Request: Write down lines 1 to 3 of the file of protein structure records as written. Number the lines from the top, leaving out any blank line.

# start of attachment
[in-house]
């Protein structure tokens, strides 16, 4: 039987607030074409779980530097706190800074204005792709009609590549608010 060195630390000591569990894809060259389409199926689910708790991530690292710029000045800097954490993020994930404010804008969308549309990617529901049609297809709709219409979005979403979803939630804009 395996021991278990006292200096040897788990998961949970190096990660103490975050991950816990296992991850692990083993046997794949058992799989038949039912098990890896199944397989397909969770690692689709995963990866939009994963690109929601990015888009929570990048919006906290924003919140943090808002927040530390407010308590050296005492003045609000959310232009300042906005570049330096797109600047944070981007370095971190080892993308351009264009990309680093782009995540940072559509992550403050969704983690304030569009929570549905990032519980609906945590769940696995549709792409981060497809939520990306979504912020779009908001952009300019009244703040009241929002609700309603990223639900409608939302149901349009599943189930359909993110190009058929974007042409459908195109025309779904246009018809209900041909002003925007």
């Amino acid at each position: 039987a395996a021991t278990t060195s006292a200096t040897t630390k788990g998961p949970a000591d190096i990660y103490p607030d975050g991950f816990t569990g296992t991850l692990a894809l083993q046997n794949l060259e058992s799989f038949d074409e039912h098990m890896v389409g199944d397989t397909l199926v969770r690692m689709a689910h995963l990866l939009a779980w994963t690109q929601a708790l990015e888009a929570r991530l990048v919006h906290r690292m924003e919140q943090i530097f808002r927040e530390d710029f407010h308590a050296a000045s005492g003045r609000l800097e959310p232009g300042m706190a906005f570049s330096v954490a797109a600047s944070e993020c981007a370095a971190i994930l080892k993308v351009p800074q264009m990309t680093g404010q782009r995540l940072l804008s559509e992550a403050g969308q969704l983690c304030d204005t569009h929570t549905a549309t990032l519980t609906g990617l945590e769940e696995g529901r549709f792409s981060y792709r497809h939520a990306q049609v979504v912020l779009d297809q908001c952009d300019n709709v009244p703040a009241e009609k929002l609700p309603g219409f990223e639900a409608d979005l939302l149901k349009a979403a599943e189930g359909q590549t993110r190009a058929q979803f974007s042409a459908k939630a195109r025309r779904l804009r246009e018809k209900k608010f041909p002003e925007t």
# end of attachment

[in-house]
């Protein structure tokens, strides 16, 4: 039987607030074409779980530097706190800074204005792709009609590549608010 060195630390000591569990894809060259389409199926689910708790991530690292710029000045800097954490993020994930404010804008969308549309990617529901049609297809709709219409979005979403979803939630804009 395996021991278990006292200096040897788990998961949970190096990660103490975050991950816990296992991850692990083993046997794949058992799989038949039912098990890896199944397989397909969770690692689709995963990866939009994963690109929601990015888009929570990048919006906290924003919140943090808002927040530390407010308590050296005492003045609000959310232009300042906005570049330096797109600047944070981007370095971190080892993308351009264009990309680093782009995540940072559509992550403050969704983690304030569009929570549905990032519980609906945590769940696995549709792409981060497809939520990306979504912020779009908001952009300019009244703040009241929002609700309603990223639900409608939302149901349009599943189930359909993110190009058929974007042409459908195109025309779904246009018809209900041909002003925007």
């Amino acid at each position: 039987a395996a021991t278990t060195s006292a200096t040897t630390k788990g998961p949970a000591d190096i990660y103490p607030d975050g991950f816990t569990g296992t991850l692990a894809l083993q046997n794949l060259e058992s799989f038949d074409e039912h098990m890896v389409g199944d397989t397909l199926v969770r690692m689709a689910h995963l990866l939009a779980w994963t690109q929601a708790l990015e888009a929570r991530l990048v919006h906290r690292m924003e919140q943090i530097f808002r927040e530390d710029f407010h308590a050296a000045s005492g003045r609000l800097e959310p232009g300042m706190a906005f570049s330096v954490a797109a600047s944070e993020c981007a370095a971190i994930l080892k993308v351009p800074q264009m990309t680093g404010q782009r995540l940072l804008s559509e992550a403050g969308q969704l983690c304030d204005t569009h929570t549905a549309t990032l519980t609906g990617l945590e769940e696995g529901r549709f792409s981060y792709r497809h939520a990306q049609v979504v912020l779009d297809q908001c952009d300019n709709v009244p703040a009241e009609k929002l609700p309603g219409f990223e639900a409608d979005l939302l149901k349009a979403a599943e189930g359909q590549t993110r190009a058929q979803f974007s042409a459908k939630a195109r025309r779904l804009r246009e018809k209900k608010f041909p002003e925007t």